2d Lt Ralph Talbot

Naval History & Heritage Command photo 19-N-17912.

2d Lt Ralph Talbot.

Second Lieutenant Ralph Talbot, the first Marine aviator awarded the Medal of Honor, was born at South Weymouth, Massachusetts, 6 January 1897.

In June 1917, Ralph Talbot left Yale University to join the DuPont Aviation School in Wilmington, Delaware. In November he entered federal service in Boston. He took his ground school training at the Massachusetts Institute of Technology and was then sent to Key West, Florida. There he was commissioned an ensign in the U.S. Naval Flying Corps, on 8 April 1918. In Miami, Florida, he was transferred to the United States Marine Corps Reserve Flying Corps and commissioned a second lieutenant on 26 May 1918, and in mid-July was sent overseas with the 1st Marine Corps Aviation Force.

With some other American pilots, Lt. Talbot was sent to a British school, called the “Pilots’ Pool.” When he finished his course, the first of his squadron, he was given its only De Haviland 4 with Liberty motor, to operate with the British. They were at that time engaged in dropping “bully beef” to a detachment of French troops cut off from their supply base. Lt. Talbot used to laugh about his “aerial grocery business,” but one of his comrades described its dangers: “the tins were dropped from under five hundred feet, and the ships were exposed to a terrific machine gun and rifle fire.” Later he went high-bombing with the British, bombing Ostend and Bruges from 12,000 feet. His machine was so fast that he was given the difficult task of protecting the rear of the squadron. On one of his earliest raids, while the squadron was engaged in a running fight with a superior number of Germans, he brought down the Boche plane for which he was given official credit.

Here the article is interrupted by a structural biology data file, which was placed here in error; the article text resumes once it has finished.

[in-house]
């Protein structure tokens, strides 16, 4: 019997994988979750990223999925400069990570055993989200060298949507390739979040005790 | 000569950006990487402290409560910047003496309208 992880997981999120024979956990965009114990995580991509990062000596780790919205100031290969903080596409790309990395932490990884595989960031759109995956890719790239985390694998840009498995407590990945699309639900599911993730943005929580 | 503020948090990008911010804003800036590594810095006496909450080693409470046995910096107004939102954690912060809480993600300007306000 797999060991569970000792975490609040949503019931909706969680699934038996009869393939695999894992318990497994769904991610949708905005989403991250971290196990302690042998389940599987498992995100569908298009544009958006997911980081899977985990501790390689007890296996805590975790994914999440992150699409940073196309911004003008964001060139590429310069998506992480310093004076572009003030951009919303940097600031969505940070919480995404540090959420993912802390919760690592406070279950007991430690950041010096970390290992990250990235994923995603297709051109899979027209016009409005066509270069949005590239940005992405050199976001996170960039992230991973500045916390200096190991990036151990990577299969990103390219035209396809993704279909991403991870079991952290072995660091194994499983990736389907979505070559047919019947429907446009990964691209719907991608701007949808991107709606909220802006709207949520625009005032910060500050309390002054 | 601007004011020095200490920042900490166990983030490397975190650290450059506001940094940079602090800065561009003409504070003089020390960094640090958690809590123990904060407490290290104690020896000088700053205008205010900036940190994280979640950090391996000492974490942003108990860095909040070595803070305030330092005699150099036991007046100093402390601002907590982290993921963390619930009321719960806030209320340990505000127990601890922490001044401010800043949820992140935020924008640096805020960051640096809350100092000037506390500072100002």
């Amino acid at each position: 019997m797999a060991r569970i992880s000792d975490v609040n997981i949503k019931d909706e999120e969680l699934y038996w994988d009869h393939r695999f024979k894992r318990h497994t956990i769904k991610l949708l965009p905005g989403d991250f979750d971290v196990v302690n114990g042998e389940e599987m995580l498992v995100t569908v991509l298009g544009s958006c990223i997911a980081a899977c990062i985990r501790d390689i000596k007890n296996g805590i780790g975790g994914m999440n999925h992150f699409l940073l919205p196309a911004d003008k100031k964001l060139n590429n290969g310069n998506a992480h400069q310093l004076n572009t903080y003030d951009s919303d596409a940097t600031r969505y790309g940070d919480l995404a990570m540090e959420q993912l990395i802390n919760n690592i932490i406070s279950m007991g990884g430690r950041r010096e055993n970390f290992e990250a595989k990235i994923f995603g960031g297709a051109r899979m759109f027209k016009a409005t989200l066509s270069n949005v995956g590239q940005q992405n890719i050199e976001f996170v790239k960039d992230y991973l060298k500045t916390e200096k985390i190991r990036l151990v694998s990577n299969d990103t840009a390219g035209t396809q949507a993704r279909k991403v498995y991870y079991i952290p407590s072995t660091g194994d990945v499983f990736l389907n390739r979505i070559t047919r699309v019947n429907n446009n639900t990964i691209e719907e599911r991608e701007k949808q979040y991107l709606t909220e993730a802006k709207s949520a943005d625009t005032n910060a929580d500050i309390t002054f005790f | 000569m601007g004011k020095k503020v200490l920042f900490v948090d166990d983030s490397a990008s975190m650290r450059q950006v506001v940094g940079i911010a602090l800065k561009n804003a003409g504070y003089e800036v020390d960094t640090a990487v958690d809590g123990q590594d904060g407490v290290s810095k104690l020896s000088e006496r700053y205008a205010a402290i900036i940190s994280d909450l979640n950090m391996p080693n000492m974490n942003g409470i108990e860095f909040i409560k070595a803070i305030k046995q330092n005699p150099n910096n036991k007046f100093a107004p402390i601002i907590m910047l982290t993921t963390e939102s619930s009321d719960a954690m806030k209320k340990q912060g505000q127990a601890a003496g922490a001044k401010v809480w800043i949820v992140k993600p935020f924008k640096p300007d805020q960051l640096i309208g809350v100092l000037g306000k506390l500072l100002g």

In the early afternoon of 25 October 1918, Lt. Talbot of the 3d Squadron, Marine Corps Air Service, set out from a post near the Belgian front to make a short motor test. There was engine trouble; the machine failed on the takeoff, crashed into a high embankment and instantly burst into flames. All efforts to extricate the pilot were in vain. Death must have been instantaneous. He was buried in the Les Barracques military cemetery in the town of Sangatte, near Calais. He had been officially credited with downing one enemy plane and cited for bravery. After his death the Medal of Honor was awarded to him by the Navy Department with the following citation:


For exceptional service and extraordinary heroism while attached to Squadron “C”, First Marine Aviation Force, in France. He participated in numerous air raids into enemy territory, and on October 8th, 1918, while on such a raid, he was attacked by nine enemy scouts, and in the fight that followed shot down an enemy plane. Also, on October 14th, 1918, while on a raid over Pittman, Belgium, Lieutenant Talbot and one other plane became detached from the formation on account of motor trouble, and were attacked by twelve enemy scouts. During the severe fight that followed, his plane shot down one of the enemy scouts. His observer was shot through the elbow and his gun jammed. He cleared the jam with one hand while Talbot maneuvered to gain time, and then returned to the fight. The observer fought until shot twice in the stomach and once in the hip. When he collapsed Lieutenant Talbot attacked the nearest enemy scout with his front guns and shot him down. With his observer unconscious and his motor failing he dived to escape the balance of the enemy and crossed the German trenches at an altitude of fifty feet, landing at the nearest hospital and left his observer and returned to his aerodrome.

Sources: USMC History Division; USMC Medal of Honor Awardees